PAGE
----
Kate Middleton on Thursday visited a children’s hospice 30 minutes’ drive from her Norfolk home of Anmer Hall dressed in a lilac midi-dress from an Australian designer.
The Duchess of Cambridge, 38, looked radiant in the floral frock from ethical Bali-based label Faithfull The Brand, founded by Australian Sarah-Jane Abrahams and Norwegian Helle Them-Enger in 2012 after they met while travelling Indonesia.
Printed with yellow, pink, white and green flowers, the $199 AUD ‘Marie-Louise’ dress was stocked online on The Iconic but it’s currently unavailable after selling out thanks to the royal’s endorsement.
A similar dress in pale blue has been reduced from $199 to $149.25, with sizes six to 14 still in stock.
Britain’s queen-in-waiting accessoried with a new pair of $242 Russell and Bromley espadrilles and went without a bag, leaving her hands free to plant strawberries and lavender in a new garden at East Anglia’s Children’s Hospice, known as EACH.
The Duchess of Cambridge arrives at East Anglia’s Children’s Hospice, 30 minutes’ drive from her home of Anmer Hall in Norfolk, wearing a $199 AUD dress from Faithfull The Brand
Kate, 38, went without a bag, leaving her hands free to plant strawberries and lavender with kids and care workers
The mother-of-three, who is known for her love of gardening, showed she’s not afraid of a bit of dirt as she dug her hands deep into the soil, spilling dense clumps onto the skirt of her elegant dress.
Kate beamed as she planted seeds and chatted earnestly with six-year-old Sonny Pope-Saunders, who has a rare form of brain cancer.
As they planted, Kate revealed that her and Prince William’s children Prince George, six, Princess Charlotte, five and Prince Louis, two, started a sunflower-growing competition during isolation.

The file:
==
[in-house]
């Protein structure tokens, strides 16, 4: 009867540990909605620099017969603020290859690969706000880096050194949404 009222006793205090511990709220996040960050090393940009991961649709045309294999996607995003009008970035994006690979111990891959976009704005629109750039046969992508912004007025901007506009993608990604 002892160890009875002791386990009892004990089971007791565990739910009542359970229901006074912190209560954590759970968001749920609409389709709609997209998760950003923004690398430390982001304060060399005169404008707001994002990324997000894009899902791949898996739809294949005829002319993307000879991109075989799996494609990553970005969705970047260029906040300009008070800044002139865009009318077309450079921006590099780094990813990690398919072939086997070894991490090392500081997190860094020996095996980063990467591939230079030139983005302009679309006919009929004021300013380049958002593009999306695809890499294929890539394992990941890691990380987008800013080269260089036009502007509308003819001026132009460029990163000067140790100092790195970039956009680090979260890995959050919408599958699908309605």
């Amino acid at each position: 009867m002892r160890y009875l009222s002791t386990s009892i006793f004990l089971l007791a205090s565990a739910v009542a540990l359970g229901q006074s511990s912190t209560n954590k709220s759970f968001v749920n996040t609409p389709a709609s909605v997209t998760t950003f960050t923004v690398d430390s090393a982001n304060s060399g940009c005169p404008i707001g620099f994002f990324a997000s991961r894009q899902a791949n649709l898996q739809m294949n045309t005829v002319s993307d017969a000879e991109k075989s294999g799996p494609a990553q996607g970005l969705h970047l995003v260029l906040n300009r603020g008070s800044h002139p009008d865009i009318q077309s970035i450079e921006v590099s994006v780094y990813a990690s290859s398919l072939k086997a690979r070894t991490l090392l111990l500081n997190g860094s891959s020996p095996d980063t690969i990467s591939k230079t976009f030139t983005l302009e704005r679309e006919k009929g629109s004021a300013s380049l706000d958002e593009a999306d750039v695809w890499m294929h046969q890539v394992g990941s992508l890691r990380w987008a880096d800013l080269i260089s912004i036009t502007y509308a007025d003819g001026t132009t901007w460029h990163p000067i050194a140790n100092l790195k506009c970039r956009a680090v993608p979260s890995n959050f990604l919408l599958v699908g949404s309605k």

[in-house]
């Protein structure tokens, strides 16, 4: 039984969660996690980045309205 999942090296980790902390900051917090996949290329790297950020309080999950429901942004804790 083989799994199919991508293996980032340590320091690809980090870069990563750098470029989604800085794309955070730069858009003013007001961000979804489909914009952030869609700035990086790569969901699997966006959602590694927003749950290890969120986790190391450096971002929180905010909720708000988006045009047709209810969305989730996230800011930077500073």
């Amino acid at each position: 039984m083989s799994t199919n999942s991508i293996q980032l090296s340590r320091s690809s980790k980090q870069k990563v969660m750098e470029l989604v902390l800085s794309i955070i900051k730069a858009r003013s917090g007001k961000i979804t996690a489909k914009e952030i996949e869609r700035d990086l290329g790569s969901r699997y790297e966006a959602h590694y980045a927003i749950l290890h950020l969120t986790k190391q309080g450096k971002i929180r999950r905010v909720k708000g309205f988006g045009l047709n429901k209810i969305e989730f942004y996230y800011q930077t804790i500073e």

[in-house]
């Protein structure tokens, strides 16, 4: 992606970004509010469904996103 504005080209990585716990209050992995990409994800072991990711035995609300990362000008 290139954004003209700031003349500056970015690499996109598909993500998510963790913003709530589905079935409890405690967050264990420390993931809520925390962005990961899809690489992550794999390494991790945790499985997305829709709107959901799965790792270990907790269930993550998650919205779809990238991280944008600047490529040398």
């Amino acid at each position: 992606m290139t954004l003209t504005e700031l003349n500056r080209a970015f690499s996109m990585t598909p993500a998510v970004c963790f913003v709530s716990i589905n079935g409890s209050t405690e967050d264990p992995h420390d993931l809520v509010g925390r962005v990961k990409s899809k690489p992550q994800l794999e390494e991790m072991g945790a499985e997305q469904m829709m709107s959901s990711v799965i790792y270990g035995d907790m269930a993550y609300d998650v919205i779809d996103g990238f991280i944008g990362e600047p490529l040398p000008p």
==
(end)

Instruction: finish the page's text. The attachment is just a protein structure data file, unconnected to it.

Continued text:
‘Louis is winning, so George is a little grumpy about that,’ she said.
The $199 AUD ‘Marie-Louise’ dress from Bali-based Faithfull The Brand, which has sold out since Kate’s appearance
The mother-of-three enters the hospice in a new pair of $242 AUD Russell and Bromley espadrilles
Britain’s queen-in-waiting digs her hands deep into the soil, proving she’s not afraid of a bit of dirt
The sunflower has been adopted as the emblem of hospice care, with the seeds representing patients and the surrounding petals symbolising love and compassion.
Due to the pandemic, it was the Pope-Saunders family’s first time at the hospice with Sonny, who was diagnosed shortly after his sixth birthday in February.
EACH acting chief executive Tracy Rennie said Kate was hands on from the moment she arrived at the hospice and didn’t flinch at getting her hands dirty despite wearing her iconic sapphire and diamond engagement ring.
‘She didn’t need the gardening gloves we offered her and even plunged her hands into the earth with that massive engagement ring on!’ she said.
Kensington Palace shared a short clip of the royal visit on its official Instagram account, along with an audio message from the Duchess praising staff for their ‘awe-inspiring’ work in such ‘extraordinary’ times.
Kate beams as she plants sunflowers with six-year-old Sonny Pope-Saunders (seated), who was diagnosed with a rare brain tumour days after his birthday in February
Kate, William and their kids have been living in the family’s Norfolk retreat of Anmer Hall since the COVID-19 crisis began in March.
The down-to-earth Duchess was photographed on June 20 shopping for plants and herbs at Fakenham Garden Centre in Norfolk, 20 minutes’ drive from Anmer estate.
Kate told staff she is missing her parents Carole and Michael Middleton, sister Pippa and brother James, who she has been unable to see due to COVID-19 travel restrictions.
‘I’ve yet to see my family as they’re about three hours away in Berkshire, so I haven’t seen them and I miss them,’ she said.